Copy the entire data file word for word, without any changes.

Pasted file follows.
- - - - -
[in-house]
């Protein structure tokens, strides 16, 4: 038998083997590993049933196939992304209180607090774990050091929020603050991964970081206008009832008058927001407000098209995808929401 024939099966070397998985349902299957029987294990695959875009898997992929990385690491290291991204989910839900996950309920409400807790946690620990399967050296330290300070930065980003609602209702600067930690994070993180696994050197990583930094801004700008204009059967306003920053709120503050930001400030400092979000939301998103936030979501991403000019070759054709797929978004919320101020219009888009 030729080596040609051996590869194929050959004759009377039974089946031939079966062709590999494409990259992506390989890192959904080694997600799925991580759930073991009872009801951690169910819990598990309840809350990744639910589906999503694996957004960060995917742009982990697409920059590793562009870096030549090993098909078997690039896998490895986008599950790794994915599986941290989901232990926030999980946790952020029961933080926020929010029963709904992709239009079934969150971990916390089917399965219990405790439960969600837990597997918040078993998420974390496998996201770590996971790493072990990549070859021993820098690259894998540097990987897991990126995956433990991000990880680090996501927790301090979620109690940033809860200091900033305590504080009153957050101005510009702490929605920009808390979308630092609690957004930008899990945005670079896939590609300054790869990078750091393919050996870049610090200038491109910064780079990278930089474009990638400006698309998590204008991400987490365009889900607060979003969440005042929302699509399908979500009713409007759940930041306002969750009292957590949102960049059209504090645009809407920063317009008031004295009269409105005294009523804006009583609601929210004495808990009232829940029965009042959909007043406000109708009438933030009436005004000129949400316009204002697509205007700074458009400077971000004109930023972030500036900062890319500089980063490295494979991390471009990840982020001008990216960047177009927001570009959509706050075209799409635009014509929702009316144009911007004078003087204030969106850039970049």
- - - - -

[in-house]
């Protein structure tokens, strides 16, 4: 038998083997590993049933196939992304209180607090774990050091929020603050991964970081206008009832008058927001407000098209995808929401 024939099966070397998985349902299957029987294990695959875009898997992929990385690491290291991204989910839900996950309920409400807790946690620990399967050296330290300070930065980003609602209702600067930690994070993180696994050197990583930094801004700008204009059967306003920053709120503050930001400030400092979000939301998103936030979501991403000019070759054709797929978004919320101020219009888009 030729080596040609051996590869194929050959004759009377039974089946031939079966062709590999494409990259992506390989890192959904080694997600799925991580759930073991009872009801951690169910819990598990309840809350990744639910589906999503694996957004960060995917742009982990697409920059590793562009870096030549090993098909078997690039896998490895986008599950790794994915599986941290989901232990926030999980946790952020029961933080926020929010029963709904992709239009079934969150971990916390089917399965219990405790439960969600837990597997918040078993998420974390496998996201770590996971790493072990990549070859021993820098690259894998540097990987897991990126995956433990991000990880680090996501927790301090979620109690940033809860200091900033305590504080009153957050101005510009702490929605920009808390979308630092609690957004930008899990945005670079896939590609300054790869990078750091393919050996870049610090200038491109910064780079990278930089474009990638400006698309998590204008991400987490365009889900607060979003969440005042929302699509399908979500009713409007759940930041306002969750009292957590949102960049059209504090645009809407920063317009008031004295009269409105005294009523804006009583609601929210004495808990009232829940029965009042959909007043406000109708009438933030009436005004000129949400316009204002697509205007700074458009400077971000004109930023972030500036900062890319500089980063490295494979991390471009990840982020001008990216960047177009927001570009959509706050075209799409635009014509929702009316144009911007004078003087204030969106850039970049």